Machine vibration is a normal, and typically unavoidable, result of moving and rotating parts, often caused by standard manufacturing and assembly tolerances that lead to clearances between mating parts or imbalances in rotating parts. And while routine machine wear can cause vibration to increase over time, when a machine experiences a significant or sudden increase or change in vibration, this can be an indicator that something is wrong and the machine or its components are being subjected to increased forces, loss of stiffness, and premature wear.
Although it’s not difficult to detect when vibration is approaching (or has reached) detrimental levels, pinpointing its causes can be challenging, since numerous components and operating factors contribute to a machine’s vibration. But an analysis of the vibration’s frequency and amplitude can help engineers and technicians root out the causes of worrisome vibration and determine its severity.
Frequency indicates the number of times an object oscillates, or vibrates, per unit of time and is often expressed in either cycles per second (referred to as Hertz, Hz) or cycles per minute (CPM). Frequency is probably the most fundamental parameter in machine vibration analysis. It is especially useful for narrowing down the potential causes of vibration, since every part vibrates at a distinct frequency or frequency range.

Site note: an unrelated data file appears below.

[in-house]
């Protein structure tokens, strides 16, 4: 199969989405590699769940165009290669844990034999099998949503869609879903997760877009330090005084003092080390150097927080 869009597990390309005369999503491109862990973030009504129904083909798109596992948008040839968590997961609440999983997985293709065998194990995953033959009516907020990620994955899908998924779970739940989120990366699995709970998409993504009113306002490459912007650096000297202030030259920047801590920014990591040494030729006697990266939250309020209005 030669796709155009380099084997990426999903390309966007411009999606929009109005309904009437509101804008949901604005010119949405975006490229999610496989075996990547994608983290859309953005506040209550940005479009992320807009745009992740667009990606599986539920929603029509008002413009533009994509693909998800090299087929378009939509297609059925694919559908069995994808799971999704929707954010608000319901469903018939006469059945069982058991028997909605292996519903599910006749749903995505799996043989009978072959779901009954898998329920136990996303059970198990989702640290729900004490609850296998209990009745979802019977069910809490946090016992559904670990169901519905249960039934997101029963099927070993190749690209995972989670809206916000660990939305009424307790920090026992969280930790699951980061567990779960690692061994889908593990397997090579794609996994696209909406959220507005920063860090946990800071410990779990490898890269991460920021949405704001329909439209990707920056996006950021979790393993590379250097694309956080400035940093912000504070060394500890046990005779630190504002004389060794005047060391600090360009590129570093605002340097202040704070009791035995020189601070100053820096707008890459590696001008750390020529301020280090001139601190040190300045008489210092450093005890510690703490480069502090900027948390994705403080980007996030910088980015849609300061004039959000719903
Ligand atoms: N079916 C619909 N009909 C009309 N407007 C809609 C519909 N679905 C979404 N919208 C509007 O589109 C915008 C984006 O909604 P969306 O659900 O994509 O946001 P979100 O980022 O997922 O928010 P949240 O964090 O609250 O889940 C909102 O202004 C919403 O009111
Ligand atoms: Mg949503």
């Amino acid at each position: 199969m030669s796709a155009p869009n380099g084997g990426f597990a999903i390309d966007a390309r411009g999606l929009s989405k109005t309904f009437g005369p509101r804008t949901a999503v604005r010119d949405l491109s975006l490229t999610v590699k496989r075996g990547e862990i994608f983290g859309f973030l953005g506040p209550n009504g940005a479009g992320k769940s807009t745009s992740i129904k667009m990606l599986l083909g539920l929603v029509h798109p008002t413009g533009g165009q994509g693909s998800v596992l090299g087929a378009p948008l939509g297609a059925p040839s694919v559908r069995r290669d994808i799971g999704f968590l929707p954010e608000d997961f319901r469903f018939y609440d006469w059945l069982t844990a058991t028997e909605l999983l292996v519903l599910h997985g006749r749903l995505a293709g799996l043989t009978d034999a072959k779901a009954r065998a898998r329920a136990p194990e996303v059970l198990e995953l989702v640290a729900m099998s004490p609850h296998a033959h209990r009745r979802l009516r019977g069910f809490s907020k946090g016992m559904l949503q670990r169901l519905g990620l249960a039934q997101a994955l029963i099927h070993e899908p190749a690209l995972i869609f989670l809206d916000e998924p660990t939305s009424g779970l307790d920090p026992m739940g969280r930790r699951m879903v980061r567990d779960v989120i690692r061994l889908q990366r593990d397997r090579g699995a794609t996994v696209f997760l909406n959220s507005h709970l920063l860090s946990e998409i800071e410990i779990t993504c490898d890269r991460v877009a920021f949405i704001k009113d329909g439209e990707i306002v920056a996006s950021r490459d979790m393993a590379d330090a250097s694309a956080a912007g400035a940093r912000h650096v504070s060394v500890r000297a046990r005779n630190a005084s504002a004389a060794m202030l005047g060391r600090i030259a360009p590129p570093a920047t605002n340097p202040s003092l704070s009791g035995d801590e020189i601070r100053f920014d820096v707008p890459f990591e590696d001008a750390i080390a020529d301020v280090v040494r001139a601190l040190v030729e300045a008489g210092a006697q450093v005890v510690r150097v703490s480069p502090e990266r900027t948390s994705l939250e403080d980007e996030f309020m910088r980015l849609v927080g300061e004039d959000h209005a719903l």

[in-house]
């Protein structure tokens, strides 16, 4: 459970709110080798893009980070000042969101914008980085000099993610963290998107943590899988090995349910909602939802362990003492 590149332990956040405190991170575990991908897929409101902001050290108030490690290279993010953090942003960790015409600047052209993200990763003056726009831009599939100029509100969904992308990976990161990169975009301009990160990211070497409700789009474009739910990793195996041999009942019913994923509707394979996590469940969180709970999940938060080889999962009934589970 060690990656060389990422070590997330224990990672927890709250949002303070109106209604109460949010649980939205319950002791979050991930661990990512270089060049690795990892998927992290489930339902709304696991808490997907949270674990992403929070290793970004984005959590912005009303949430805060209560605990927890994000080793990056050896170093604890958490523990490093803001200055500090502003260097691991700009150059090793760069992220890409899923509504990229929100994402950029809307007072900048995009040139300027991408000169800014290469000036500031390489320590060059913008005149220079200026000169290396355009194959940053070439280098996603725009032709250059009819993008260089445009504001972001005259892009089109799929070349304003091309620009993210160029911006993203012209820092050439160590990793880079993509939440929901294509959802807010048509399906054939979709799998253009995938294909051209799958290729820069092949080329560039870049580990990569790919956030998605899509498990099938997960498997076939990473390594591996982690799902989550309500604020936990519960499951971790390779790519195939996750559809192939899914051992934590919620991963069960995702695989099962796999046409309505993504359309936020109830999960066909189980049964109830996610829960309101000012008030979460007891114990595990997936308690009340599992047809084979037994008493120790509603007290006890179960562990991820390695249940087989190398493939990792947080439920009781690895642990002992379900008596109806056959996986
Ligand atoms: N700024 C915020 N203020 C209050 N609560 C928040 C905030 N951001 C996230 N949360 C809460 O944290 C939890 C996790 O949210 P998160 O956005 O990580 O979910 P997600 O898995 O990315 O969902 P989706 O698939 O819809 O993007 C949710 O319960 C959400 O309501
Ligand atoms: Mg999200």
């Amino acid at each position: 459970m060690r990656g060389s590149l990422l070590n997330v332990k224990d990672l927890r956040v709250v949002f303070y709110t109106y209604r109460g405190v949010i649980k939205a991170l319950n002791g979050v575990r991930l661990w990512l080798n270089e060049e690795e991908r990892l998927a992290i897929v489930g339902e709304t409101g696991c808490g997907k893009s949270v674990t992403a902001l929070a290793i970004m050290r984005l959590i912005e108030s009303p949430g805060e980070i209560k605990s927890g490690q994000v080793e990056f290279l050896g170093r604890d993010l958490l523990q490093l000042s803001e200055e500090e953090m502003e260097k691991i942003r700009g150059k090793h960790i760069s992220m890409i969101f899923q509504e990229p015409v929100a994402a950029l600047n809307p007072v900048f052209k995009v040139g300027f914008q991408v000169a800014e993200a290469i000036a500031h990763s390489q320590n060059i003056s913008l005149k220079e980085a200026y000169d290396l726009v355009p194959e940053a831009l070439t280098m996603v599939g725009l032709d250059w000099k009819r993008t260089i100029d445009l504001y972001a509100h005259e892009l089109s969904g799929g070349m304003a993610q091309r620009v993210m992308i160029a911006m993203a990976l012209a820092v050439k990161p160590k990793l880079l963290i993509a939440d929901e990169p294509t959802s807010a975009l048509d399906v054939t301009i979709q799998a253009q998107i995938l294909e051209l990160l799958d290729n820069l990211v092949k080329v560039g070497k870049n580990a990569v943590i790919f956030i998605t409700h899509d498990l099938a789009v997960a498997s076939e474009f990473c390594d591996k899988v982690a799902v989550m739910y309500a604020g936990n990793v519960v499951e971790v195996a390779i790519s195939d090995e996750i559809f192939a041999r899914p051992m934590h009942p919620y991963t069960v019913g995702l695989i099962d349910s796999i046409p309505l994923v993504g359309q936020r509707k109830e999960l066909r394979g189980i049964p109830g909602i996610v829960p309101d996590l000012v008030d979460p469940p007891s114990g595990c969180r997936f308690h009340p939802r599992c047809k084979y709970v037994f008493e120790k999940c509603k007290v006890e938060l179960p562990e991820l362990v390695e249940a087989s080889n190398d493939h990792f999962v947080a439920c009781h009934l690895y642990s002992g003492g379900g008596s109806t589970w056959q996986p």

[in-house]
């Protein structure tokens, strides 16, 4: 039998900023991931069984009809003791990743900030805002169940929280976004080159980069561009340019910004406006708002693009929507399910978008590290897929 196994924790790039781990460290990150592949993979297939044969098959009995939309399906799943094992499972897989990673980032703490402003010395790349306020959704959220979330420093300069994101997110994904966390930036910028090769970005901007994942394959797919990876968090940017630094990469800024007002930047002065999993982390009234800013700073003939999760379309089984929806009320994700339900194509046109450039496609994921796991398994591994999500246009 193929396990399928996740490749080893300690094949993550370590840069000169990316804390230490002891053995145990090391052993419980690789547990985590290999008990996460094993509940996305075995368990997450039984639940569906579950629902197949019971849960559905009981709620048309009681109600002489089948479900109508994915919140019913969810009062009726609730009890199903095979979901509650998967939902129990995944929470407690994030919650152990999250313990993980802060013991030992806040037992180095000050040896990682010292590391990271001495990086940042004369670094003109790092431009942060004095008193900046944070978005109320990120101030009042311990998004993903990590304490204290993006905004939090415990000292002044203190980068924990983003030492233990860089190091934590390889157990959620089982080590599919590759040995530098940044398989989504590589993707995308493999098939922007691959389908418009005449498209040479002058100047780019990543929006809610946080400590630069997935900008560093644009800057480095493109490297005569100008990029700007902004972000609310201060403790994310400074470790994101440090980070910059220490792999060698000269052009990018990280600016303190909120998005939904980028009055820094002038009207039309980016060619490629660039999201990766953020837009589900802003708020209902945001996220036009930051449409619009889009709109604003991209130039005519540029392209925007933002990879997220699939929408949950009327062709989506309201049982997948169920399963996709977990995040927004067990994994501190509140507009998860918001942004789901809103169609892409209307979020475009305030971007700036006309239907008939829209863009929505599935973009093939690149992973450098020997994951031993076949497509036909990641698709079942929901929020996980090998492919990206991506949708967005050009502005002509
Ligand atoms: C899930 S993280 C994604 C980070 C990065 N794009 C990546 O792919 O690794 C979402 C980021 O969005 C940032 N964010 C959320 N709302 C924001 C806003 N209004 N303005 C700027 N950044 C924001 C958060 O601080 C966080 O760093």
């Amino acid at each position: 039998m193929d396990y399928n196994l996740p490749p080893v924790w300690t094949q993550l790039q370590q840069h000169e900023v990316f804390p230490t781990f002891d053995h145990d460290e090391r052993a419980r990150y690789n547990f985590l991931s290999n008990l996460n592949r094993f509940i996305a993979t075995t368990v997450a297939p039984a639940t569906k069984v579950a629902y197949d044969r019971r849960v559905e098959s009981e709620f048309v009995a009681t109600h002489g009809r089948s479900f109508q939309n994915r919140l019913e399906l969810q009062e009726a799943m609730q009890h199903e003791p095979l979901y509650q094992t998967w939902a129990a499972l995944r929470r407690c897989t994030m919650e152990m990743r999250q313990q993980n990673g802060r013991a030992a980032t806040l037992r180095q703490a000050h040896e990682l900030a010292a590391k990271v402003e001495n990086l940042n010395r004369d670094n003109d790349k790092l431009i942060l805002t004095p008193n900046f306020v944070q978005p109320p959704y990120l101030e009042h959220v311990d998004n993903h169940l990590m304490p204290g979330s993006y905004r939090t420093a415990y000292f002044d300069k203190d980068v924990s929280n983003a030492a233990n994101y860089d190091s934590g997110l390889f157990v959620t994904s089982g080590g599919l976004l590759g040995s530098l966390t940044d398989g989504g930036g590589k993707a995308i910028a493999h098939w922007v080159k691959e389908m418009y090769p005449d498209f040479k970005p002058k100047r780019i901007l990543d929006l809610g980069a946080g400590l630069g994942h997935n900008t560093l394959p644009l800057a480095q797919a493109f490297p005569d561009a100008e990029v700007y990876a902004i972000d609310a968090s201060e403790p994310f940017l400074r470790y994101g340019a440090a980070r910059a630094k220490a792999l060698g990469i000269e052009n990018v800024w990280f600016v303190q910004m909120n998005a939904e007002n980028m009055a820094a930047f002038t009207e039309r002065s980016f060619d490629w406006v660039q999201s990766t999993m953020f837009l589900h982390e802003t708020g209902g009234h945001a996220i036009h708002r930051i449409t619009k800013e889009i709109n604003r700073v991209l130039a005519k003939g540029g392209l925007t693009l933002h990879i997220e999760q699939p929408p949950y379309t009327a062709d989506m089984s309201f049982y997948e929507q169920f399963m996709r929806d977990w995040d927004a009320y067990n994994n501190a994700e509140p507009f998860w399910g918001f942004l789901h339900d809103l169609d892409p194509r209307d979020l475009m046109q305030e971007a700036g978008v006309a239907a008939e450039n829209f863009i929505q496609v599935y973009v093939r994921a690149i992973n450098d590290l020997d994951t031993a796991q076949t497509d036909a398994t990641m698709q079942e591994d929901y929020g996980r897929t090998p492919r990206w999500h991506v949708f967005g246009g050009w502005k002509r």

Amplitude defines the magnitude of the machine’s oscillation and is used to judge the severity of the vibration. Oscillations with large amplitude indicate that the vibratory movements are large, fast, or forceful, resulting in more stress on the machine, components, and structure. Amplitude can be measured and specified for three aspects of oscillation: displacement, velocity, and acceleration.
Displacement amplitude measures the distance the vibrating part travels in one direction from a reference position during oscillations. (Note that the peak-to-peak displacement value, which measures total travel in both directions, is sometimes used.) This vibration measurement is important because vibrations with a high displacement amplitude can cause machine components to exceed their yield point and experience catastrophic failure. Displacement measurements are typically used when vibration frequencies are low.
Velocity amplitude measures the speed of the oscillation. This measurement is typically considered the industry standard for evaluating the condition of a machine based on its vibrations, because it takes into account both vibration frequency and displacement. (Recall that velocity is the rate of change of displacement.) In fact, ISO standards refer to velocity amplitude when specifying the severity of machine vibration. Velocity amplitude can be expressed in terms of peak value or, more often, in terms of the root mean square (RMS) value, which is an indicator of the vibration energy.
Acceleration amplitude is directly related to the force imparted by the vibration and is especially useful for assessing the likelihood of fracture for equipment that rotates at high speed. The high forces associated with acceleration can also cause lubrication breakdown, which can lead to excessive wear, heat, and premature failure. Acceleration is typically measured in “g,” or multiples of earth’s gravitational acceleration.